National Museum of Emerging Science and Innovation (Miraikan)
Exhibition site “Visual Illusion Lab in the Land of Mathematics”
The world is full of visual illusions. Everyone has experienced them at least once in their life. However, the mechanism behind this phenomenon has not been comprehensively defined so far.
The Müller-Lyer illusion, which was published in 1889, is a visual illusion consisting of a stylized arrow. Although your visual system tells you that the line with outward arrows is longer than the inward one, a ruler would confirm that they are equal in length.
The National Museum of Emerging Science and Innovation (Miraikan) exhibits the Laboratory for New Media, 17th Exhibition “Visual Illusion Lab in the Land of Mathematics” until May 15 (Mon), 2017.
Two researchers, Hitoshi ARAI (Doctor of Science, Professor, Graduate School of Mathematical Sciences, the University of Tokyo), and Kokichi SUGIHARA (Doctor of Engineering, Professor, Meiji Institute for Advanced Study of Mathematical Sciences, Meiji University), exhibit their respective visual illusions produced from different approaches. There are 18 exhibits in total.
Dr. ARAI studies mathematical models of visual information processing in the neurons of the human brain. He realizes the computerization of the mathematical process of visual information in the neuron. His studies are focused on 2D works, such as a still image that looks like it's moving, and an image that looks different depending on one's visual proximity.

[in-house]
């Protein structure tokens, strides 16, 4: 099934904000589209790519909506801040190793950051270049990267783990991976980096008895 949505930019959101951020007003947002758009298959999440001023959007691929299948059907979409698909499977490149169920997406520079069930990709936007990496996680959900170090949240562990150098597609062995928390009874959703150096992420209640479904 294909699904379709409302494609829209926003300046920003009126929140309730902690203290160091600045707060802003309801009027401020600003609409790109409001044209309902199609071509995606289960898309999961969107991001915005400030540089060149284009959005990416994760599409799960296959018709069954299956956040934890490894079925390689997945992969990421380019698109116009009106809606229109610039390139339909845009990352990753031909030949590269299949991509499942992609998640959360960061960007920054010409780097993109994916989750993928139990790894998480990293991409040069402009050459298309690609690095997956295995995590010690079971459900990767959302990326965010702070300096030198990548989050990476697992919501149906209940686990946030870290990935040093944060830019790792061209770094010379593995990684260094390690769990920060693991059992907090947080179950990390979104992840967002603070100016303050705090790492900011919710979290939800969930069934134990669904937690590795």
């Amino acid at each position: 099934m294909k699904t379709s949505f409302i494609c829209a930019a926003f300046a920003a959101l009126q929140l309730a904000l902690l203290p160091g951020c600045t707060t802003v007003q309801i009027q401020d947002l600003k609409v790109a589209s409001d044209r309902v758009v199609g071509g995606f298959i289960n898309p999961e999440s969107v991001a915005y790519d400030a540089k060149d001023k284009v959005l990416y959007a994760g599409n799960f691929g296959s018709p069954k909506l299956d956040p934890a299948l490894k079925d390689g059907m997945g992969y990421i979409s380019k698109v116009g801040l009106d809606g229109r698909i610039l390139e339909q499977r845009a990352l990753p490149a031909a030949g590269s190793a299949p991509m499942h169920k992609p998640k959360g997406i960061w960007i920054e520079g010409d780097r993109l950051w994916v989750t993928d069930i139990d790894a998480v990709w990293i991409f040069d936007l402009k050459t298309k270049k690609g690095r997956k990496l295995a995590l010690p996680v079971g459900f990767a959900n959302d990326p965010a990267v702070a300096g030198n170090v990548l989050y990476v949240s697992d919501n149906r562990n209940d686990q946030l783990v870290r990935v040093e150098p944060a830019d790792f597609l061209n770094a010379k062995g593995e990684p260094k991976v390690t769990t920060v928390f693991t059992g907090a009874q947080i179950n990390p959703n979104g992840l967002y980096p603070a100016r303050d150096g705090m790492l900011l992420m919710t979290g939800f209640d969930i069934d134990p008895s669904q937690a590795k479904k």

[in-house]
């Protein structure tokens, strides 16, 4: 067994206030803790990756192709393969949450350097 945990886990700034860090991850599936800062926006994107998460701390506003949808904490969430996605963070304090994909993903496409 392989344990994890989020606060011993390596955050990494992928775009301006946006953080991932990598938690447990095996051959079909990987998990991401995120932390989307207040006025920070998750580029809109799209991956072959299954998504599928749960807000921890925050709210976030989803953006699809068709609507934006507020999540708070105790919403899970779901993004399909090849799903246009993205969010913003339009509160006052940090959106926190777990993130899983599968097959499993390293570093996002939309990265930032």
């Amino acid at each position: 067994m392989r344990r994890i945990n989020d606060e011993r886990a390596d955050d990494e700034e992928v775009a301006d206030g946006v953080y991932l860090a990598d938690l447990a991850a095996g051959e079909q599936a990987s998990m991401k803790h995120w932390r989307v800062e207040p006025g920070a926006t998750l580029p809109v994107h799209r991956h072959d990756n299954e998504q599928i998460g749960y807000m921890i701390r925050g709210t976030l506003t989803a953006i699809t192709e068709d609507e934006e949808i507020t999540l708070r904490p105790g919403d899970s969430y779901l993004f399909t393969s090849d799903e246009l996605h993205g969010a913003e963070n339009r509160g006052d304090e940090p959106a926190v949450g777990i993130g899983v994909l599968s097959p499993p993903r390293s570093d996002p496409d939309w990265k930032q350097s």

Dr. SUGIHARA materializes a visual illusion, a “ball going up downhill” phenomena in a 3D work, which seems impossible in real life. In his work, he uses a mathematical structure (geometry) to explore questions of the mechanism, whereby shape information reaches the eyes by means of light.
You can find visual illusion in real life, such as stereoscopic signs and crosswalks Ė they are actually the same colors, but look different when lined up together. You say, “Oh, I see” when you figure out the mechanism. However, when you go back to look at them, you again start thinking, “What? Why?” Why donít you penetrate deeper into this mysterious world of visual illusions?
|Fractal spiral illusion: Fractal patterns in a concentric circle looks like a spiral. A fractal is an infinitely complex pattern that is self-similar across different scales. This pattern was created by Hitoshi ARAI and Shinobu ARAI.|
|Ambiguous three-dimensional object: A carport roof This work gives you a completely different perspective depending on the vantage point. The two photographs are of the same carport. However, the roof looks dented when you look through a mirror. This work was created by Kokichi SUGIHARA.|